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Special Feature: REACH and In Vitro Alternatives—Corrosive Potential Testing

Posted: November 28, 2007

page 4 of 7

Once the viability of the tissues has been determined at each time point, the final classification of a test material as corrosive or noncorrosive with the tissue modela is determined (Table 1).

The in vitro skin models have proven themselves to be a most useful in vitro tool for testing the skin corrosion potential of chemicals. A follow-up column will expand on the function of skin tissue equivalents and discuss their usefulness as alternative in vitro tests for two additional markers: skin irritation and phototoxicity. Stay tuned.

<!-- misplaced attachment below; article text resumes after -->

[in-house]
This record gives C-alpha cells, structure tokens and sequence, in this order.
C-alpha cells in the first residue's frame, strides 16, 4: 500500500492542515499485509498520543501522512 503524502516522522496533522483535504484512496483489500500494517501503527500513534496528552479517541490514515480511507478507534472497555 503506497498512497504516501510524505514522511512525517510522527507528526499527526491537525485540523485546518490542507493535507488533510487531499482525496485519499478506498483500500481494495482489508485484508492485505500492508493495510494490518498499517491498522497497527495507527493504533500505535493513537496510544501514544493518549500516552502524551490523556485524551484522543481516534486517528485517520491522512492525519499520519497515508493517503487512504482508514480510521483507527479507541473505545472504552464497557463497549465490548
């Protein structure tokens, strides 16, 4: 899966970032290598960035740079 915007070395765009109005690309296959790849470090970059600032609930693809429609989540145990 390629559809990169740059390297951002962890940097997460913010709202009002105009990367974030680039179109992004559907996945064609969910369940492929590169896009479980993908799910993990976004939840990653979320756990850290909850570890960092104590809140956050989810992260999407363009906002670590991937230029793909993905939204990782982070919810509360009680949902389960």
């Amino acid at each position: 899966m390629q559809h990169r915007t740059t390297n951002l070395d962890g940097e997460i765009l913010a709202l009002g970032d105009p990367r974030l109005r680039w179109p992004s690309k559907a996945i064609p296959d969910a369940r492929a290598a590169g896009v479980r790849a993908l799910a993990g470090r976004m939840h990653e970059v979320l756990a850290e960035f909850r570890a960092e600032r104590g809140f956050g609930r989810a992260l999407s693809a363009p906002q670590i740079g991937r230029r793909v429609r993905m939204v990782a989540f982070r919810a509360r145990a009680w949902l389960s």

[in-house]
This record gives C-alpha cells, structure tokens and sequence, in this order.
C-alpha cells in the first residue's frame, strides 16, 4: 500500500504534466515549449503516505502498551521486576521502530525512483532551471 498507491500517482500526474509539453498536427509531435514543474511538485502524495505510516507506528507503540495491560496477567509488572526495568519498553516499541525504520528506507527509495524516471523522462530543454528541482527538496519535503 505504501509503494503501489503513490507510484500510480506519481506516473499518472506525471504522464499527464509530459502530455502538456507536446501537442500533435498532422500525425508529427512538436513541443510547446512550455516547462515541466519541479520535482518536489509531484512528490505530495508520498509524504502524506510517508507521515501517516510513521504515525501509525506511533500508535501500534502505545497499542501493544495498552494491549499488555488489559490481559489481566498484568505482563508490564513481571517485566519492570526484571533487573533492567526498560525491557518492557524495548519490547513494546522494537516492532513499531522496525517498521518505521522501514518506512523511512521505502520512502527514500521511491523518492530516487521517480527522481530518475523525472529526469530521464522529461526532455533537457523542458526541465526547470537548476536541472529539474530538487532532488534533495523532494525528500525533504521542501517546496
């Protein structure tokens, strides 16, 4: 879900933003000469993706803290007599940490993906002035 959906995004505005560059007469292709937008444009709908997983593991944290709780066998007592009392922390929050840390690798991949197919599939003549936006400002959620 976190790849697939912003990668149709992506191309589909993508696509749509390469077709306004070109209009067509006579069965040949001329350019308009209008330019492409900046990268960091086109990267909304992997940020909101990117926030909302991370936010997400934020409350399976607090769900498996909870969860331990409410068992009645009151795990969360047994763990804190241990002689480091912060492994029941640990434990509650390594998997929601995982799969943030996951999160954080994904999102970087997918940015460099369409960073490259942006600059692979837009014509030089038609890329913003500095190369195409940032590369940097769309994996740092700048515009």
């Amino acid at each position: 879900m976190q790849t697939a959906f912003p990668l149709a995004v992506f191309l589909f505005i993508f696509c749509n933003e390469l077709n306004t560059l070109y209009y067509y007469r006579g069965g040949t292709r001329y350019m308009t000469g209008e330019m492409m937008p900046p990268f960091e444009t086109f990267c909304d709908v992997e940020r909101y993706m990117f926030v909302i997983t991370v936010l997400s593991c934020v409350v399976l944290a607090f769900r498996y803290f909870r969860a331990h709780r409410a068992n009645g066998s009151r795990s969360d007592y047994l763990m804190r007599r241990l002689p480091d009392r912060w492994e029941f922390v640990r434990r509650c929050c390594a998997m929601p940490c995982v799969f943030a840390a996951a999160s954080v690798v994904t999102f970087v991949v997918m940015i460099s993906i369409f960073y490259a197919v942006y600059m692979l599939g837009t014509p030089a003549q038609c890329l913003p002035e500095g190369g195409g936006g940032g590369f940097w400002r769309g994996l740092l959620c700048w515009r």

Send correspondence to Robert Holz

1. T Hofer et al, Animal testing and alternative approaches for the human health risk assessment under the proposed new European chemicals regulation, Archives of Toxicol 78(10), 549-564 (2004)